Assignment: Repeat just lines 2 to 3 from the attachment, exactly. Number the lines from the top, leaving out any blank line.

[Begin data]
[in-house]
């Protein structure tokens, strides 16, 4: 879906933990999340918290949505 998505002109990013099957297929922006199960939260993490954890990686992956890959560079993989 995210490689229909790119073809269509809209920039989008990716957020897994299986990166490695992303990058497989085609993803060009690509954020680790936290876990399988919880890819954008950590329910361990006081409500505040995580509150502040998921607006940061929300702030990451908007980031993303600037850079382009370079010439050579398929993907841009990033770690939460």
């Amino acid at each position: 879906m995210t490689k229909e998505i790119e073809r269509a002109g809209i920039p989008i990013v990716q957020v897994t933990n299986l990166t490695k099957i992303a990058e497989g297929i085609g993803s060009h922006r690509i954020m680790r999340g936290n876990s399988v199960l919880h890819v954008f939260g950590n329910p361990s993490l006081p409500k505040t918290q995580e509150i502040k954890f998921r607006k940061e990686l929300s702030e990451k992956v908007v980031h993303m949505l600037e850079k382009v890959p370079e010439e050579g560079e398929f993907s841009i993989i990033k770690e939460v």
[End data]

């Protein structure tokens, strides 16, 4: 879906933990999340918290949505 998505002109990013099957297929922006199960939260993490954890990686992956890959560079993989 995210490689229909790119073809269509809209920039989008990716957020897994299986990166490695992303990058497989085609993803060009690509954020680790936290876990399988919880890819954008950590329910361990006081409500505040995580509150502040998921607006940061929300702030990451908007980031993303600037850079382009370079010439050579398929993907841009990033770690939460």
């Amino acid at each position: 879906m995210t490689k229909e998505i790119e073809r269509a002109g809209i920039p989008i990013v990716q957020v897994t933990n299986l990166t490695k099957i992303a990058e497989g297929i085609g993803s060009h922006r690509i954020m680790r999340g936290n876990s399988v199960l919880h890819v954008f939260g950590n329910p361990s993490l006081p409500k505040t918290q995580e509150i502040k954890f998921r607006k940061e990686l929300s702030e990451k992956v908007v980031h993303m949505l600037e850079k382009v890959p370079e010439e050579g560079e398929f993907s841009i993989i990033k770690e939460v």